Churches Together and Ecumenism

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1. The Ideal

At first sight, the Churches Together ideal looks Christ-honouring and Biblical. It seeks the unity that the Lord Jesus himself prayed for as recorded in John 17:20 "My prayer is not for them alone. I pray also for those who will believe in me through their message, 21that all of them may be one, Father, just as you are in me and I am in you ..." See Who we are/whoweare_why_unity_matters.htm

However, in practice any church may join the movement whether they are actually the people Jesus was praying for or not. Even Mormons are members in some areas (and they don't even believe in God really.) The unity expressed by Churches Together is not a unity on the basis of Christianity, but a unity made up of 'Churchianity'.

2. The Non-Biblical Approach

Political parties understand the logic behind strength in numbers. They achieve nothing unless they first achieve unity. All sorts of movements, user groups, clubs etc. can see that "together we stand, divided we fall" - even rock groups (Pink Floyd in this case.) This is what the Apostle Paul calls 'earthly wisdom' II Corinthians 1:12. It is limited, unreliable, and fails to look at things from God's point of view.

3. The Justify-it-from-the-Bible Approach

Recognising that the reasons for uniting with the rest of Churchianity may be happening for worldly reasons, some evangelicals make a beeline for the Bible in an attempt to justify ecumenism. Recently I heard the argument that Paul went into Orthodox Jewish synagogues, therefore we should be prepared to join with liberals, modernists, Romanists etc. in order to share the Gospel. But it should be pointed out that Paul did not engage in an exercise of ecumenism; in no way did he join "Churches Together in Corinth." He went in with all guns blazing:

Acts 13:40 Take care that what the prophets have said does not happen to you: 41 "'Look, you scoffers, wonder and perish, for I am going to do something in your days that you would never believe, even if someone told you.'"

In fact, Paul made himself so unpopular that the local religious groups joined together in an act of surprising unity and tried to kill him: Acts 14:5 There was a plot afoot among the Gentiles and Jews, together with their leaders, to mistreat them and stone them. Never do we see more unity expressed in the Bible than when people join together to oppose the preaching of the Gospel. If we are faithful to the Gospel, we will invite the criticism of Churches Together, not its friendship.

There is a specific requirement laid upon the leadership of churches that they a) assert the truth of the Gospel, and b) refute anyone who disagrees: Titus 1:9 He must hold firmly to the trustworthy message as it has been taught, so that he can encourage others by sound doctrine and refute those who oppose it. This does not mean that we should be rude to people, but if it made the Apostle Paul unpopular, we too should at least expect to be ostracised.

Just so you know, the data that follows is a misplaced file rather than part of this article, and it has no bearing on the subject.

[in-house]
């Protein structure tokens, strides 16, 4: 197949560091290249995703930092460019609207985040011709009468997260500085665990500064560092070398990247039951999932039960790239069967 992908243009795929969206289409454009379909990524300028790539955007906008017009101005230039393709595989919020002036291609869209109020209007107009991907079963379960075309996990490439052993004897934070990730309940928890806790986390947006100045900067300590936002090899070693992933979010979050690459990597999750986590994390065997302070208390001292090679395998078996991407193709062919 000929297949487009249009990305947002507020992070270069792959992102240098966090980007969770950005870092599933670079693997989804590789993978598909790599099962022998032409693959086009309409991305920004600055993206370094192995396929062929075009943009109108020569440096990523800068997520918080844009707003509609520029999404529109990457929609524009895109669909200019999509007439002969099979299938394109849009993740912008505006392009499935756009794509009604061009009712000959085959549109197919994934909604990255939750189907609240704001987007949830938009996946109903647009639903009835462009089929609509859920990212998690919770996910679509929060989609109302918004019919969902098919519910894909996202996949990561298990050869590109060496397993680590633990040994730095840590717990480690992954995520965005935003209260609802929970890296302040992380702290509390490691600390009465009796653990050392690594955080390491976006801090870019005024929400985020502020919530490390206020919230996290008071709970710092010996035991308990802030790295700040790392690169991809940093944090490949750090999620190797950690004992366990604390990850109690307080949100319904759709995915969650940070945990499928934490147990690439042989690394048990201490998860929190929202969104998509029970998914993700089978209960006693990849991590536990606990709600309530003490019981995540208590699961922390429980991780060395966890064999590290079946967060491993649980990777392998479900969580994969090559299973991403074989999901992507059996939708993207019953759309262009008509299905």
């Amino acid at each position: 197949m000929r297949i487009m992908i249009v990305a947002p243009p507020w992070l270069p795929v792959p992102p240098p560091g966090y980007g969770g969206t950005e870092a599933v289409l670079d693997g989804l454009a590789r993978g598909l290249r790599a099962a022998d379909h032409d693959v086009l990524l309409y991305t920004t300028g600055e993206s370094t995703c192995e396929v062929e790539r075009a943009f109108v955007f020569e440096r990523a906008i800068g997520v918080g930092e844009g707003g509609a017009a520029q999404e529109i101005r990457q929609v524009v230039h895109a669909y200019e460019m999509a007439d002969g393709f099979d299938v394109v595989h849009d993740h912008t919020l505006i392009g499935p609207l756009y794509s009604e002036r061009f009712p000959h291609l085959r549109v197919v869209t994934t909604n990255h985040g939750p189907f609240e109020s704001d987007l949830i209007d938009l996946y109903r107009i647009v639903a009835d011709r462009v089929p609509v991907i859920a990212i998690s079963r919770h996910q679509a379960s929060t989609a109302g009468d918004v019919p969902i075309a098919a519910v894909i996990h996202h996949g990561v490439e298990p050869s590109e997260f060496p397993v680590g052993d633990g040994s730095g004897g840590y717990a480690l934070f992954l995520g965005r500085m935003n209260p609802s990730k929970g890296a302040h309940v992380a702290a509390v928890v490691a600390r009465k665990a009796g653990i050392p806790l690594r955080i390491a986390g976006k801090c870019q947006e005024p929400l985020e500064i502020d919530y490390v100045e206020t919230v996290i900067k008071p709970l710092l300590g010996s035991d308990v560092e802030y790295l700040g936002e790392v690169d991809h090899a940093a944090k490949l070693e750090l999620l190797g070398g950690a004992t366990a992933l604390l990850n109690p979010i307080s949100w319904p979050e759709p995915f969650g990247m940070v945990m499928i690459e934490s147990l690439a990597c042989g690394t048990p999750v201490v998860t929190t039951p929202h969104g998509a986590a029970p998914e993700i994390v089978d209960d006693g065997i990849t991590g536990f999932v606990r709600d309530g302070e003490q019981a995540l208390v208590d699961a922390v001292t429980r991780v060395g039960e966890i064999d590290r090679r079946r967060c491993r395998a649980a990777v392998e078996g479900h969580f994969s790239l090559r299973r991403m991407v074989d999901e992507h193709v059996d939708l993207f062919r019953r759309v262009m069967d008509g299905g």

4. The Biblical Approach

The Biblical approach is to seek practical ways of expressing unity with the people whom Jesus was actually praying for in John 17, the ones he accepts as Christians: Rom 15:7 Accept one another, then, just as Christ accepted you, in order to bring praise to God. These are easily recognisable in most cases a) by the fruit they bear and b) by their belief of the true Gospel.

For King Jehoshaphat, the equivalent of joining Churches Together was going to war with King Ahab of the northern kingdom. He narrowly escaped with his life. Ahab did not. Jehoshaphat was roundly condemned for his folly.

II Chronicles 19:1 When Jehoshaphat king of Judah returned safely to his palace in Jerusalem, 2 Jehu the seer, the son of Hanani, went out to meet him and said to the king, "Should you help the wicked and love those who hate the LORD? Because of this, the wrath of the LORD is upon you.

But the real danger of ecumenism is to those in our churches and towns who are not yet Christians. These are the ones who will be confused by our apparent acceptance of people as Christians who deny the Gospel and ignore the Bible. They will conclude that all churches are the same, that the Gospel is vague or is unimportant, that they do not need to be born again, that they do not need the Bible. Eternal spiritual damage can result. Furthermore, the compromise of the Gospel discourages normal Christians from challenging their friends colleagues and families with the Gospel; it just seems so rude! Surely we must not question whether our Roman Catholic neighbours are true Christians - that would be judgemental, wouldn't it?

Gal 1:8 But even if we or an angel from heaven should preach a gospel other than the one we preached to you, let him be eternally condemned! 9As we have already said, so now I say again: If anybody is preaching to you a gospel other than what you accepted, let him be eternally condemned!

Well, the Apostle Paul was clearly a very judgemental character, not at all like those nice Churches Together people.

For further reading: Luke 6:26, II John 10, II Corinthians 6:14, Psalm 133.

The FIEC statement on ecumenism: http://www.fiec.org.uk/cgi-bin/website.pl?ss=main&cs=main&ctx=contentItem&cc=0100!Introducing+the+FIEC&ci=0560!basic!Statement+on+Ecumenism.xml&act=viewContentItem

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